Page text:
# Estimating $\sigma_i$ according to maximum likelihood method

Let be a Bayesian multivariate normal distribution classifier with distinct covariance matrices for each class and isotropic, i.e. with equal values over the entire diagonal and zero otherwise, $$\mathbf{\Sigma}_i=\sigma_i^2\mathbf{I},~\forall i$$.

How can I compute the equation for estimating the parameter $$\sigma_{i}$$ by the maximum likelihood method? Here $$\sigma_{i,j}$$ is is the covariance between $$x_i$$ and $$x_j$$. So $$\sigma_i$$ is just the variance of $$x_i$$.

Attempt:

Suppose $$\mathcal{X}_i = \{x^t_i\}^N_{t=1}$$ i.i.d, $$x_i^t$$ is in the class $$C_i$$ and $$x_i^t \sim \mathcal{N}(\mu, \sigma^2)$$.

Do I have to find the log-likelihood under $$p(x) = \frac{1}{\sqrt{2 \pi} \sigma} \exp \left[ -\frac{(x-\mu)^2}{2 \sigma^2}\right]$$, find the derivative and put it equal to $$0$$ to find the maximum?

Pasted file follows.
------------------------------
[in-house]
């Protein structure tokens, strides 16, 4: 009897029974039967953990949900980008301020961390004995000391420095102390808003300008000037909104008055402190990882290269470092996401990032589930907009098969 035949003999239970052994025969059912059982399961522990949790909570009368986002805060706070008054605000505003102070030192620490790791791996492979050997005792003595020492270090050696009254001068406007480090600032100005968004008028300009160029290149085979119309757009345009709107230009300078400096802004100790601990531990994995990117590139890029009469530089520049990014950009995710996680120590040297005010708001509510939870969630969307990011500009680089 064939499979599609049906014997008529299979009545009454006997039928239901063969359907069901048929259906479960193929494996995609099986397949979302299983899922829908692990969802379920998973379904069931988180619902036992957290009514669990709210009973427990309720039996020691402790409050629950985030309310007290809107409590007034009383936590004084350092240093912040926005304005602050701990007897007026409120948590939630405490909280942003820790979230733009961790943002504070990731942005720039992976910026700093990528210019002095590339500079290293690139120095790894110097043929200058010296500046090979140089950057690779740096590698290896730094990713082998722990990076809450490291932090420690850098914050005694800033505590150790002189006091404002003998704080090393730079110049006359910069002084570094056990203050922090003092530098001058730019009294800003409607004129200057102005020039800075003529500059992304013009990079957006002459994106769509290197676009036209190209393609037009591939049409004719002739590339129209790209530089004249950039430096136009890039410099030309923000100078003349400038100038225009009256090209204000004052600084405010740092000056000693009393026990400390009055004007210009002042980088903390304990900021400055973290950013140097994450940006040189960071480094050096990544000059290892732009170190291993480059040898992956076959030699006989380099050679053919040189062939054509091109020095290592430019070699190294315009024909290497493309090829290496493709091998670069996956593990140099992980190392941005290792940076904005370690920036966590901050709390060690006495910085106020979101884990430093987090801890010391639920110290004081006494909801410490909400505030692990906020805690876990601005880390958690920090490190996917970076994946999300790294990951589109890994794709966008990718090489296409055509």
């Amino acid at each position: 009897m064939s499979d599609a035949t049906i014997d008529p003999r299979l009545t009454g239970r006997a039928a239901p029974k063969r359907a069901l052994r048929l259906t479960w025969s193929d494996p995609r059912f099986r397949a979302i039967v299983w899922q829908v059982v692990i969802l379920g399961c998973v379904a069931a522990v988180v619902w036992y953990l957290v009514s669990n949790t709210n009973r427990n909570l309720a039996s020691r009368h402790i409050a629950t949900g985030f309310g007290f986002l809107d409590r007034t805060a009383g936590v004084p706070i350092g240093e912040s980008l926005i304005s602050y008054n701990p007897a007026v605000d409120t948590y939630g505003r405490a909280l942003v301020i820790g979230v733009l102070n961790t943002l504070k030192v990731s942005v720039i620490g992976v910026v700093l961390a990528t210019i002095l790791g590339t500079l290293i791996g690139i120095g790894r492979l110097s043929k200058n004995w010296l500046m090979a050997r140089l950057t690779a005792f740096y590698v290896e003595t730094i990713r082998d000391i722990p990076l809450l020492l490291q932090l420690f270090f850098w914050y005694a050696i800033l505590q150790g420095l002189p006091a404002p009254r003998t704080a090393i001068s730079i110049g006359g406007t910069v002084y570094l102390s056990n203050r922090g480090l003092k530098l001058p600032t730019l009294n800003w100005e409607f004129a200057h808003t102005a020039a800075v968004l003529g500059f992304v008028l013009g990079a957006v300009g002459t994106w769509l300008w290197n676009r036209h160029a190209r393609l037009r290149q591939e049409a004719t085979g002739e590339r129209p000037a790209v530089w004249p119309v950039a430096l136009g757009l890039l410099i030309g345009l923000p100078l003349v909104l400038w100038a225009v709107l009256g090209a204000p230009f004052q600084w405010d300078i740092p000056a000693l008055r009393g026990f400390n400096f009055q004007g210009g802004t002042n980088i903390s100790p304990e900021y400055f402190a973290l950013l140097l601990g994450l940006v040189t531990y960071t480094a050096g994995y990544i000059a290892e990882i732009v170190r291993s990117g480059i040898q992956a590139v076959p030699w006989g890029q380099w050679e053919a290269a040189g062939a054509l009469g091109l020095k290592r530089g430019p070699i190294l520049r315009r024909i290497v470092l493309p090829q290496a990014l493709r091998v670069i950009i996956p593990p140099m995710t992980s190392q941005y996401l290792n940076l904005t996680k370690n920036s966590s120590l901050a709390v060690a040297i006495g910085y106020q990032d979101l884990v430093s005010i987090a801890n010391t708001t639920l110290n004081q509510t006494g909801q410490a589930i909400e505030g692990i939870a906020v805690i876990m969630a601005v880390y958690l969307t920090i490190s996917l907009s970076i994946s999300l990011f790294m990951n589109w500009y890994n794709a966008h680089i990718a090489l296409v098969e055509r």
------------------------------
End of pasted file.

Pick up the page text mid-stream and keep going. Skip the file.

EDIT

Suppose my data points are $$m$$-dimensional, and I have $$K$$ classes.

• Comments are not for extended discussion; this conversation has been moved to chat. – nbro Sep 25 at 20:40
• The problem here is how will you estimate the MLE. It is pretty difficult estimation problem (computationally) and thus has tradeoffs in space vs computational complexity. proceedings.mlr.press/v75/hazan18a/hazan18a.pdf A good place to start your problwm. Although I would warn, its a pretty difficult problem requiring a very good theoretical knowledge. – DuttaA Sep 25 at 20:55
• How can your data points be $m$ dimensional if they follow a univariate normal distribution? – David Ireland Sep 25 at 21:52